FRIDAY 2013 PENN RELAYS\\
By ELLIOTT DENMAN
PHILADELPHIA – Of course/of course, the 4×100 and 4×400 relays have been basic ingredients in
the NCAA Championships, for men and women, for years and years and years.
Seems logical, they’ve been basic ingredients in the Olympic Games, World Championships,
the Pan-Ams and all the other Area games, and continental championships, for years and years and years, too.
But some folks in the NCAA track and field hierarchy need to think outside the box once in a while.
And the last weekend of April – with the Penn Relays raging right here in Philly, and the Drake Relays
dazzling ’em in Des Moines, seems the perfect occasion to do just that.
Now that the International Association of Athletics Federations – after prodding for eons, it’s seemed – has
taken the great leap forward with the planned staging of the first IAAF World Relay Championships – set for May 2014 in the
Bahamas – isn’t it time for the NCAA to act similarly?
Sure is, we strongly think.
What would be a truly superb addition to the annual national collegiate track and field calendar would be
the creation of the NCAA Relay Championships.
No, it wouldn’t be limited to those basic two – the 4×100 and 4×400 (which the bigwigs may or may not wish to
continue on the standard championship meet program.)
But yes, it would be expanded to include the other six which are standard at Penn, Drake and every other
major relay celebration in America; yes, add the 4×200, the 4×800, the 4×1500 (or 4x mile), sprint medley, distance
medley and shuttle hurdles.
Don’t let anyone argue that this would take anything from the heritage of greatness that is Penn’s and is
Drake’s. Wouldn’t take anything away from them at all.
Fact is, the precedent is already being set – in another sport.
If the National Football Playoff Championship can interpose its way onto the intercollegiate gridiron schedule – as a
natural progression from the Rose, Sugar, Orange, Cotton and Fiesta bowls, etc. – so too can the NCAA Relay
Championships. find its way.
Run it in the week now freed between the Division I NCAA Regionals and NCAA Championships – and do it at
some site where spectator track – beyond Philly and DesMoines – is still a very big thing.
Run it as a scored team meet.
Let the announcers and the scorekeepers keep the crowd totally current with the points-grabbing.
Get the audience totally into it.
It would be certain to attract a huge audience. And generate incredible TV ratings. And silence all
those who keep telling you – so erroneously – that track just isn’t a revenue sport.
And if this thing works out as it surely would as a Division I event, then repeat the whole process in
Division II and Division III.
Downside to any of this? I can see none.
Upside to it all? Simply enormous.
Just ask men like Randy Thomas and Robby Creese.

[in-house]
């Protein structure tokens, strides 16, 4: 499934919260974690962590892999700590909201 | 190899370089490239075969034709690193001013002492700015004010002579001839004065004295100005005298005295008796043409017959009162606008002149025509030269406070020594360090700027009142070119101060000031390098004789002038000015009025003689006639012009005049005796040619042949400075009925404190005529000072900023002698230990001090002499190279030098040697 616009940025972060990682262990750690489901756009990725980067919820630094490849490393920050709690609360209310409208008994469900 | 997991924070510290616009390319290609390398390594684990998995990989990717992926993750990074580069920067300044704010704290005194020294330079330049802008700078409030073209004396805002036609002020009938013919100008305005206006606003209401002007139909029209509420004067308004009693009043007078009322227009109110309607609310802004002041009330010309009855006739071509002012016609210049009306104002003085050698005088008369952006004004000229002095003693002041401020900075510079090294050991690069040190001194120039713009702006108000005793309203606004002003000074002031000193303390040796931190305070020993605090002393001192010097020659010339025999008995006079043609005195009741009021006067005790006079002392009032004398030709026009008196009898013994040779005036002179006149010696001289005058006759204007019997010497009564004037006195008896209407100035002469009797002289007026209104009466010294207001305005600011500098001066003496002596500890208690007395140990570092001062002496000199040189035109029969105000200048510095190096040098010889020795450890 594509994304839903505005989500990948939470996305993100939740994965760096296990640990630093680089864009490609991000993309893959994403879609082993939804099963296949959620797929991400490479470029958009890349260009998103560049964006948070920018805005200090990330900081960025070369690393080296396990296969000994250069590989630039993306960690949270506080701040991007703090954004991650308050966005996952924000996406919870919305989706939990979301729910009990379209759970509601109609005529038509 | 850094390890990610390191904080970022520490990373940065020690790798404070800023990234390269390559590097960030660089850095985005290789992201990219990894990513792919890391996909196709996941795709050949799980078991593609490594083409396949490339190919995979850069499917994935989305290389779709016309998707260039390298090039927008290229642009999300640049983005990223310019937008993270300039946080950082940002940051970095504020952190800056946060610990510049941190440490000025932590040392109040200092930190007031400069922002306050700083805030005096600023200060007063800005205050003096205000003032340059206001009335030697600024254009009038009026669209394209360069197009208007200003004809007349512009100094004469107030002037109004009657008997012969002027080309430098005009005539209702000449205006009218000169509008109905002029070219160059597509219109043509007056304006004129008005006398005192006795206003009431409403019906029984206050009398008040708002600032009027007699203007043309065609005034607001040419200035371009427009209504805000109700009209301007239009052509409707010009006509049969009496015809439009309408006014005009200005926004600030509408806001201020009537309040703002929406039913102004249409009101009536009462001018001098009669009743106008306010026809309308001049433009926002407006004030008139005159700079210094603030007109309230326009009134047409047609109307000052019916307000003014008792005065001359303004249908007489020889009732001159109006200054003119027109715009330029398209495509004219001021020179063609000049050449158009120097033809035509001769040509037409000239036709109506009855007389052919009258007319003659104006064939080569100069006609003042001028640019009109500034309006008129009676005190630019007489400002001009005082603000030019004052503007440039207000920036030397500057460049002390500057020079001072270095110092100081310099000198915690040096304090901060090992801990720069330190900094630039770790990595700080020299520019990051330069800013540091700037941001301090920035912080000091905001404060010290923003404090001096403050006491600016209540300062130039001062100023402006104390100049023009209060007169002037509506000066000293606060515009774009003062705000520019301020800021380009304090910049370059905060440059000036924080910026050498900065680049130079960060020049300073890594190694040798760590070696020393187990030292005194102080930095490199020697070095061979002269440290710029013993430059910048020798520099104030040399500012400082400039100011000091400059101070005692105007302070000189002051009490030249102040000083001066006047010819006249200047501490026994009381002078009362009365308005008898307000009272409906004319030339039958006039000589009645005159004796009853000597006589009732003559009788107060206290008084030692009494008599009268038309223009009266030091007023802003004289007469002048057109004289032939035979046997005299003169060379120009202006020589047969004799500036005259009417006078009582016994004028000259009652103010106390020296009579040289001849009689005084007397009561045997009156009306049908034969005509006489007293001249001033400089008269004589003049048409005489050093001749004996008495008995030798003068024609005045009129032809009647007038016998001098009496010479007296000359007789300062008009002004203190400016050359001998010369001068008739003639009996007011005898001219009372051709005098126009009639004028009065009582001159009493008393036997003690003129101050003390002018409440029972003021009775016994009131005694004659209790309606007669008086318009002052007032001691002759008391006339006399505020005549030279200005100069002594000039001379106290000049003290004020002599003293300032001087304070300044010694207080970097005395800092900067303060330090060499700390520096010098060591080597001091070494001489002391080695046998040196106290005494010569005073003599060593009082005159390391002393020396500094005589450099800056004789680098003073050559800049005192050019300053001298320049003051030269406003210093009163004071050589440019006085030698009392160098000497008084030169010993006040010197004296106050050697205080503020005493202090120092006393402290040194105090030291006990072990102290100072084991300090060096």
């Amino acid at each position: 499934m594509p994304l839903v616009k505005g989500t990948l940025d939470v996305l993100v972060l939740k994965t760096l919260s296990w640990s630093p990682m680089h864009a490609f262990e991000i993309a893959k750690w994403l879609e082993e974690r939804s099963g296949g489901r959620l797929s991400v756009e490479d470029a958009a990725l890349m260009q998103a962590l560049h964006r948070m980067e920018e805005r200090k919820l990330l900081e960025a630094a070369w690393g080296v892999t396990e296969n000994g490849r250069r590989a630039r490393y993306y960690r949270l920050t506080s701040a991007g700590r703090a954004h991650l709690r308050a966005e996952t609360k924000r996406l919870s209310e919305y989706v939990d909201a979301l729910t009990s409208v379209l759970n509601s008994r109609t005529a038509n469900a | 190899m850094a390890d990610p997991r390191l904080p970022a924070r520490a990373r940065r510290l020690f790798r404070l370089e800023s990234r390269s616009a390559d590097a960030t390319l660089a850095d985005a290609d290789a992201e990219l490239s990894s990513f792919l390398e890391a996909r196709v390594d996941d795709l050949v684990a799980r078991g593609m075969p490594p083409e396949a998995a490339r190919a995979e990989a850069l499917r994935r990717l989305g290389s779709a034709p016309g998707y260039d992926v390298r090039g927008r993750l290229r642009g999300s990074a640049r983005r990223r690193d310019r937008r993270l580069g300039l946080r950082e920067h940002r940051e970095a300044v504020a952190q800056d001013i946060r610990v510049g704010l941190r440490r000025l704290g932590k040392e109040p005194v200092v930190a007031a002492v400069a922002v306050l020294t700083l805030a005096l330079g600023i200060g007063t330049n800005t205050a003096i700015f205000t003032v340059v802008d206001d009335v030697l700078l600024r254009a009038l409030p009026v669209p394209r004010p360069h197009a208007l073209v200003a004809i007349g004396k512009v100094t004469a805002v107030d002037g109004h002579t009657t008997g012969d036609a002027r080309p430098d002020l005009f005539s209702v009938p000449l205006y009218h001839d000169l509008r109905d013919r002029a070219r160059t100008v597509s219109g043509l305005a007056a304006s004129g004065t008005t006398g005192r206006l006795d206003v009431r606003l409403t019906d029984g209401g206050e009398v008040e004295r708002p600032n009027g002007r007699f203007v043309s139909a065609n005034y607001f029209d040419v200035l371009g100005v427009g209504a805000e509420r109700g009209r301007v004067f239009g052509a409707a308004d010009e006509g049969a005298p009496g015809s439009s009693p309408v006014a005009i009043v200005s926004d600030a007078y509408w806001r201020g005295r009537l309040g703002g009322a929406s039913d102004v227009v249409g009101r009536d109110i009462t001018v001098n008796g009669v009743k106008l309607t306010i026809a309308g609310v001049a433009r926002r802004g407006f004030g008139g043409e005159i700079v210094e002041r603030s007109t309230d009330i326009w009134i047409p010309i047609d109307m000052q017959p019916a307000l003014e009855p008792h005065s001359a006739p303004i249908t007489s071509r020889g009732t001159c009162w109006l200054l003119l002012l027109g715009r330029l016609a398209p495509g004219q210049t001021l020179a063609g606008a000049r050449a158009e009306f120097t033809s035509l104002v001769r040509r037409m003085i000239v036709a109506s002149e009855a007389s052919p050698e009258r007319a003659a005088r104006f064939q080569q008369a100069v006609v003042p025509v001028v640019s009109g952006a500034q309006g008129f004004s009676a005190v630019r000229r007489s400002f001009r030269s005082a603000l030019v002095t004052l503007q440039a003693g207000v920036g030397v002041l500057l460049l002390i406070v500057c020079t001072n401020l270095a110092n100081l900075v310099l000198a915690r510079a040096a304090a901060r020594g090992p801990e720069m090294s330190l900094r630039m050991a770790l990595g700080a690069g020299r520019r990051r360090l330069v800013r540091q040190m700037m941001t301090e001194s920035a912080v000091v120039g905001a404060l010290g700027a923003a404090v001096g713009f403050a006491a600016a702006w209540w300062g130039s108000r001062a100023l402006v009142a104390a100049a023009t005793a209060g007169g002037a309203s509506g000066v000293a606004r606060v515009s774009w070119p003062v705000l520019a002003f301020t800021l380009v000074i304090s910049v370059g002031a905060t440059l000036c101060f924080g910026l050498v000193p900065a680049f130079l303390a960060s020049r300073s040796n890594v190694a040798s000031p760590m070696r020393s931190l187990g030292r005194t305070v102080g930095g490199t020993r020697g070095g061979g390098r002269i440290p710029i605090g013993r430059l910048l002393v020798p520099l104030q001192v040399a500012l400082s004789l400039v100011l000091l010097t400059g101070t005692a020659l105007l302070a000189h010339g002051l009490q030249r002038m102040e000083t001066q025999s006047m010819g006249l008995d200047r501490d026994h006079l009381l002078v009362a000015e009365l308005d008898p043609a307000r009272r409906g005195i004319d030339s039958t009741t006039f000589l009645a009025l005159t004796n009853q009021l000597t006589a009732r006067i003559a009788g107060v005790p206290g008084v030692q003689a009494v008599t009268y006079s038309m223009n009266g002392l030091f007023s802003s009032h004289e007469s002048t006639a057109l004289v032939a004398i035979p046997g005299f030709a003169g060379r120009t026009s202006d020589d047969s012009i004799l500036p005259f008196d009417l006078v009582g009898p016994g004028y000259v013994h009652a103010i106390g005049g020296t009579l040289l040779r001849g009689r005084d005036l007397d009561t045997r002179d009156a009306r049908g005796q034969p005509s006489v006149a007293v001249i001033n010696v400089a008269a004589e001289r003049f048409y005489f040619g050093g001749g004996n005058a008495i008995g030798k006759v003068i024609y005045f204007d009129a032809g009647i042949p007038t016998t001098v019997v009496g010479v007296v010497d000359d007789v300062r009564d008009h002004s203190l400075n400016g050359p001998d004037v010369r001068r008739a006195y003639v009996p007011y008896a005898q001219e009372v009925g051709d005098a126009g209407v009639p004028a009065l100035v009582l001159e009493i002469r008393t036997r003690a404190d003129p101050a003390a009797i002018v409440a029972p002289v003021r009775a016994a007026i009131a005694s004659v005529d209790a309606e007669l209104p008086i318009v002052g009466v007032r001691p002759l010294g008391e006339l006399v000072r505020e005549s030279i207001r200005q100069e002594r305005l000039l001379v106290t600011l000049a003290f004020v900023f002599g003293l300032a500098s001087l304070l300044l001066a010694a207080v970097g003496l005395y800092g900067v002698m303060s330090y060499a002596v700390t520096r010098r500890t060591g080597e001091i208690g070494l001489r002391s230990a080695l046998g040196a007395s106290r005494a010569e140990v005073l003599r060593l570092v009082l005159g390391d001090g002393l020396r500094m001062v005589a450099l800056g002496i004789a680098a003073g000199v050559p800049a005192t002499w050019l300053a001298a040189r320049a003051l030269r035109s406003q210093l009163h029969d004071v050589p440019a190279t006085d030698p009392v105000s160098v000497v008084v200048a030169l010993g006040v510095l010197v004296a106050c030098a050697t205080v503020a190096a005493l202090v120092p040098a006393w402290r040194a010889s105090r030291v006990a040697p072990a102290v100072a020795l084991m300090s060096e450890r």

And women like Amanda Eccleston, Ashley Collier and Natoya Goule
The shuttle hurdles is hardly a global event, but it’s still big-big here at Franklin Field, and elsewhere.
When rival Kent State took a tumble, the path was clear for unsung Savannah State to claim the
men’s 4×120 (yards) shuttle crown in 58.07.
“I didn’t hear him (the Kent runner) fall, but I heard the crowd react,” said Savannah anchor hurdler
As a freshman, this was his Franklin Field Relays debut.
His overview of the day’s proceedings: “The Penn Relays are beautiful.”
Tabbed the Friday Penn feature, the men’s distance medley lived up to its billing.
Creese’s 3:58.9 carry bought Penn State home ahead of Villanova and Oregon, 9:24.68 to 9:26.80 to
Jordan Williamsz’s3:58.4 anchor wasn’t good enough for Villanova. Oregon settled for third as Jeremy Elkaim ran
“only” 4:01.5. And Indiana commiserated with its fourth despite Andrew Bayer’s 3:55.6.
Creese was master tactician. His splits were dead-on. He knew “after that first 800, I wanted to make sue I could breathe.” Had plenty of puff for his winning surge.
Eccleston-anchored Michigan won the women’s 4×1500 in 17:15.47.
With everything on the line, she delivered, then explained, “I like running under pressure, the more pressure the
more ready I am to run.”
Collier clinched Texas A&M’s 43.05 win in the 4×100. “They all (her teammates) got me through it,” she said. “I had t
win it for them.” Yup, team-team-team all the way.
Goule anchored LSU to the sprint medley title in 3:44.26, in her first Penn Relays outing.
“It’s an honor to know we won,” she said.
The Penn title events all these splendid collegians won were dubbed “Championship of America”
But not really.
A lot of other great teams were in Des Moines, and elsewhere.
Wouldn’t it be great to get them all together, say four or five weeks hence, to have it out for real??
One man’s bottom line: no doubt about it.